In early April, the Biden Administration released its first (skinny) budget. The skinny budget is a bird’s eye view of President Biden’s spending priorities to include important topline and discretionary funding amounts for fiscal year 2022 (FY22). The full budget details are not expected to be released until (earliest) mid-May.
This initial budget’s discretionary total for FY22 tops out at $1.52 trillion. This includes $769 billion for non-defense discretionary programs – a 16% increase from FY21 – and $753 billion for national defense funding – a 1.5% increase from FY21. So what is in the skinny budget?
National defense spending includes $715 billion for the Department of Defense (DoD) and eliminates requests for Overseas Contingency Operations (OCO) as a separate funding category. The remaining national defense spending, $38 billion, will likely be allocated to the National Nuclear Security Administration (NNSA).
As we await the full details of the budget, there are a few defense items that are clearly top of mind for the administration:
- Challenges from China. With the rolling out of the Pacific Deterrence Initiative (PDI) we anticipate the budget will focus a significant amount of funding towards this effort.
- R&D. There is a strong emphasis on the need for breakthrough technologies to remain competitive as a nation.
- Redirecting Resources. With the small DoD budget increase and the need to fund R&D resources, funding will have to be redirected and legacy programs will be divested.
- The Triad. There is a big question as to how the administration will spend money on the nuclear triad. Decisions need to be made on nuclear spending, and specifically around the Ground Based Strategic Deterrent (GBSD).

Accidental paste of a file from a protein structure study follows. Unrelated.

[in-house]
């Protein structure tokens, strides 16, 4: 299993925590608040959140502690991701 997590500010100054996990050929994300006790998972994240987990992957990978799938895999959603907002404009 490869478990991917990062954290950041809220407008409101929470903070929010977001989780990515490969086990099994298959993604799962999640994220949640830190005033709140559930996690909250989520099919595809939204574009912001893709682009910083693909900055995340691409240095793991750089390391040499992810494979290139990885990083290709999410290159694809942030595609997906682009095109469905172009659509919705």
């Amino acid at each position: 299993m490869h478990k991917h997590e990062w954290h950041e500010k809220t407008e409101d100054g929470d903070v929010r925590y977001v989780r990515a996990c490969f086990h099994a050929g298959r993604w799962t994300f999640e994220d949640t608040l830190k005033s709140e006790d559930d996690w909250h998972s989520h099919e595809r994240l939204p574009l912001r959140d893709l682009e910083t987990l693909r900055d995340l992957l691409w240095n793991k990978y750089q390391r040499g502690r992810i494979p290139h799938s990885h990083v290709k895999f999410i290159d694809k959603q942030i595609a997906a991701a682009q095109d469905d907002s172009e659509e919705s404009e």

- Climate Change / Energy. Secretary Austin has made it clear that climate change is a top priority and that mitigation and resiliency of the defense complex must be addressed.
State and international topline
The FY22 skinny budget includes $63.5 billion for the State Department and other international programs, a $6.8 billion or 12% increase from the FY21 enacted level. The total amount includes, $58.4 billion for the Department of State and USAID, an increase of $5.4 billion or 10% over FY21. It also includes $3.3 billion for the international programs at the Department of the Treasury, an increase of $1.4 billion or 73% over FY21. The Biden Administration is focused on restoring diplomatic relations, encouraging countries to reduce their carbon footprint, providing greater aid to Central America, and supporting global health to prevent future pandemics.
Department of Energy
With few details included in the skinny budget, there will be more to come on the Department of Energy’s (DOE) budget. What we do know is that the topline request includes $46.1 billion in discretionary spending, a $4.3 billion or 10.2% increase over FY21.
As previously mentioned, the skinny budget emphasized the need for R&D and includes historic increases across a range of scientific agencies including DOE, NASA, and NIST. The administration is laser focused on sparking innovation and sees it as an important factor in maintaining America’s position as a global leader. A few areas of interest include, launching the next generation of satellites and upgrading DOE National Laboratories.
The skinny budget provided some great insights for government contractors, including the focus on innovation. As we anticipate the full spending budget, Amentum is perfectly poised to serve our government customers in these new focus areas. We continue to help as they pivot to new technologies with our state-of-the art Advanced Technology Office developing applications for AR/VR, synthetic training, 3D modeling and digital twins. We stand ready to support as our customers find new efficiencies, identify opportunities to modernize and align with new missions and priorities as the budget environment comes into focus.